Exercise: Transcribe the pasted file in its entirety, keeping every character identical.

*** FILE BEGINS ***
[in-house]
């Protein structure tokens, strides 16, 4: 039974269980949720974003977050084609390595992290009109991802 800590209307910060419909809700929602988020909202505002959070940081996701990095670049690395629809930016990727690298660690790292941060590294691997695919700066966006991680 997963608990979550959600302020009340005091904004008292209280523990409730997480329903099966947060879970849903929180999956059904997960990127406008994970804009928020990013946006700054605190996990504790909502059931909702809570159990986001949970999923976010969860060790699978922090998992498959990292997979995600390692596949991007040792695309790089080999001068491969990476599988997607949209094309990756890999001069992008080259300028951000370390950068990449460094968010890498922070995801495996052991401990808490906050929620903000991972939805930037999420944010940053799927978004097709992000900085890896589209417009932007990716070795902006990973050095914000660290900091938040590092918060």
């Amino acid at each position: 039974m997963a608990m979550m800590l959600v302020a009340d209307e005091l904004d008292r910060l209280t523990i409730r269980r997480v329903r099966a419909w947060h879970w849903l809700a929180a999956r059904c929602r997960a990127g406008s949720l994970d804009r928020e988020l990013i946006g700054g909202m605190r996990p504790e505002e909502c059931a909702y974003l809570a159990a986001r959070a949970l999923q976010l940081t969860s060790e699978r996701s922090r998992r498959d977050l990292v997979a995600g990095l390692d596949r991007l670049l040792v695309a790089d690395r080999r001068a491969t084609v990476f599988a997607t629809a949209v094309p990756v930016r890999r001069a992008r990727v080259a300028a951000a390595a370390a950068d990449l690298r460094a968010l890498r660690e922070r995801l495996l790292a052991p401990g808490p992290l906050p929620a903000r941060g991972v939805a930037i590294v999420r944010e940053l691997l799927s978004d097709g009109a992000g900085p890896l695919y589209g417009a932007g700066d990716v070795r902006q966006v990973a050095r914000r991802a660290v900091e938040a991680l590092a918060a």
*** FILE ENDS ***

[in-house]
């Protein structure tokens, strides 16, 4: 039974269980949720974003977050084609390595992290009109991802 800590209307910060419909809700929602988020909202505002959070940081996701990095670049690395629809930016990727690298660690790292941060590294691997695919700066966006991680 997963608990979550959600302020009340005091904004008292209280523990409730997480329903099966947060879970849903929180999956059904997960990127406008994970804009928020990013946006700054605190996990504790909502059931909702809570159990986001949970999923976010969860060790699978922090998992498959990292997979995600390692596949991007040792695309790089080999001068491969990476599988997607949209094309990756890999001069992008080259300028951000370390950068990449460094968010890498922070995801495996052991401990808490906050929620903000991972939805930037999420944010940053799927978004097709992000900085890896589209417009932007990716070795902006990973050095914000660290900091938040590092918060």
């Amino acid at each position: 039974m997963a608990m979550m800590l959600v302020a009340d209307e005091l904004d008292r910060l209280t523990i409730r269980r997480v329903r099966a419909w947060h879970w849903l809700a929180a999956r059904c929602r997960a990127g406008s949720l994970d804009r928020e988020l990013i946006g700054g909202m605190r996990p504790e505002e909502c059931a909702y974003l809570a159990a986001r959070a949970l999923q976010l940081t969860s060790e699978r996701s922090r998992r498959d977050l990292v997979a995600g990095l390692d596949r991007l670049l040792v695309a790089d690395r080999r001068a491969t084609v990476f599988a997607t629809a949209v094309p990756v930016r890999r001069a992008r990727v080259a300028a951000a390595a370390a950068d990449l690298r460094a968010l890498r660690e922070r995801l495996l790292a052991p401990g808490p992290l906050p929620a903000r941060g991972v939805a930037i590294v999420r944010e940053l691997l799927s978004d097709g009109a992000g900085p890896l695919y589209g417009a932007g700066d990716v070795r902006q966006v990973a050095r914000r991802a660290v900091e938040a991680l590092a918060a």